Part of a series of posts critical of Wikipedia and its ability to remain successful given sockpuppets, the crazies, and byzantine rules.
wikipedia  wiki  crowdsourcing  distributed  intelligence  failure 
june 2013 by tsuomela
Disputed results a fresh blow for social psychology : Nature News & Comment
"A paper published in PLoS ONE last week1 reports that nine different experiments failed to replicate this example of 'intelligence priming', first described in 1998 (ref. 2) by Ap Dijksterhuis, a social psychologist at Radboud University Nijmegen in the Netherlands, and now included in textbooks."
psychology  social-psychology  replication  experiment  priming  intelligence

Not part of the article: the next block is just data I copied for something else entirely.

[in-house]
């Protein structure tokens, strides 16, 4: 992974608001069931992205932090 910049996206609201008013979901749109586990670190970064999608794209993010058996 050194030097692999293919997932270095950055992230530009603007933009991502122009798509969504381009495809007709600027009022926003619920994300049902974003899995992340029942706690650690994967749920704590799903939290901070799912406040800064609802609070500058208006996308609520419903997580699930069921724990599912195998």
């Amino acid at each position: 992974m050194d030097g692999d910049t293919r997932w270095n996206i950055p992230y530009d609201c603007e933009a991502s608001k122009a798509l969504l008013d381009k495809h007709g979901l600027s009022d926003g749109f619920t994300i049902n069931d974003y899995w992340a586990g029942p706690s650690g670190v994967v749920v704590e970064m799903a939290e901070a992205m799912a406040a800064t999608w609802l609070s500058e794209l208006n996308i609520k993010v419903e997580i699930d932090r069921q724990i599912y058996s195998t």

april 2013 by tsuomela
BBC News - A Point of View: Chess and 18th Century artificial intelligence
"An 18th Century automaton that could beat human chess opponents seemingly marked the arrival of artificial intelligence. But what turned out to be an elaborate hoax had its own sense of genius, says Adam Gopnik."
intelligence  artificial-intelligence  18c  history  chess  automation  genius  mastery  talent 
april 2013 by tsuomela
The (Future) Automation of Labor, and Some Notes on “Mind,” “Intelligence,” and the Google Singularity - uncomputing
"The use of the term “intelligence” in the fields of AI/Cognitive Science as coterminous with “mind” has always been a red herring. The problems with AI have never been about intelligence: it is obviously the case that machines have become much more intelligent than we are, if we define “intelligence” in the most usual ways: ability to do mathematics, or to access specific pieces of information, or to process complex logical constructions. But they do not have minds–or at least not human minds, or anything much like them."
artificial-intelligence  mind  intelligence  computers  technology  future  singularity 
march 2013 by tsuomela